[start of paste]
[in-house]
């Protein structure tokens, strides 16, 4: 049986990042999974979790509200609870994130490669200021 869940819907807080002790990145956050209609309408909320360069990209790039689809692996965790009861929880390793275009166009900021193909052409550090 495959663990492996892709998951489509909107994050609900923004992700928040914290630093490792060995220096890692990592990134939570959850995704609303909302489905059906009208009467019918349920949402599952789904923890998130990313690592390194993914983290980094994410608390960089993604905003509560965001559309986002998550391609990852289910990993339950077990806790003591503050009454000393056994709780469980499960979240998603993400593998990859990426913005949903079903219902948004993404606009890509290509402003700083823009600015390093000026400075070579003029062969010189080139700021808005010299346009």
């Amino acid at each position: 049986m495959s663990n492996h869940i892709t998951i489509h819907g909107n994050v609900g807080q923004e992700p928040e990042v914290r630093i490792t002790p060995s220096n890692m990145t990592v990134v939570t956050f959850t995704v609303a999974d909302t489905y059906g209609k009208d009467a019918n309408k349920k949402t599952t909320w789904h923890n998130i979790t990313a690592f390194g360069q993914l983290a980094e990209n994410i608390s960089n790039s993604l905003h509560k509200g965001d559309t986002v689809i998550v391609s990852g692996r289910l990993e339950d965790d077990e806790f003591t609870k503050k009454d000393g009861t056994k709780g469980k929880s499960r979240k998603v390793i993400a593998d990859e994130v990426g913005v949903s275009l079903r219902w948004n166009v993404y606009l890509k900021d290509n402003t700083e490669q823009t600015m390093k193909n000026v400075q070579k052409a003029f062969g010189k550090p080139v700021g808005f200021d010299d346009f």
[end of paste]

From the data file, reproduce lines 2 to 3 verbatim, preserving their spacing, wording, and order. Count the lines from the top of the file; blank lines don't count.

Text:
């Protein structure tokens, strides 16, 4: 049986990042999974979790509200609870994130490669200021 869940819907807080002790990145956050209609309408909320360069990209790039689809692996965790009861929880390793275009166009900021193909052409550090 495959663990492996892709998951489509909107994050609900923004992700928040914290630093490792060995220096890692990592990134939570959850995704609303909302489905059906009208009467019918349920949402599952789904923890998130990313690592390194993914983290980094994410608390960089993604905003509560965001559309986002998550391609990852289910990993339950077990806790003591503050009454000393056994709780469980499960979240998603993400593998990859990426913005949903079903219902948004993404606009890509290509402003700083823009600015390093000026400075070579003029062969010189080139700021808005010299346009």
């Amino acid at each position: 049986m495959s663990n492996h869940i892709t998951i489509h819907g909107n994050v609900g807080q923004e992700p928040e990042v914290r630093i490792t002790p060995s220096n890692m990145t990592v990134v939570t956050f959850t995704v609303a999974d909302t489905y059906g209609k009208d009467a019918n309408k349920k949402t599952t909320w789904h923890n998130i979790t990313a690592f390194g360069q993914l983290a980094e990209n994410i608390s960089n790039s993604l905003h509560k509200g965001d559309t986002v689809i998550v391609s990852g692996r289910l990993e339950d965790d077990e806790f003591t609870k503050k009454d000393g009861t056994k709780g469980k929880s499960r979240k998603v390793i993400a593998d990859e994130v990426g913005v949903s275009l079903r219902w948004n166009v993404y606009l890509k900021d290509n402003t700083e490669q823009t600015m390093k193909n000026v400075q070579k052409a003029f062969g010189k550090p080139v700021g808005f200021d010299d346009f």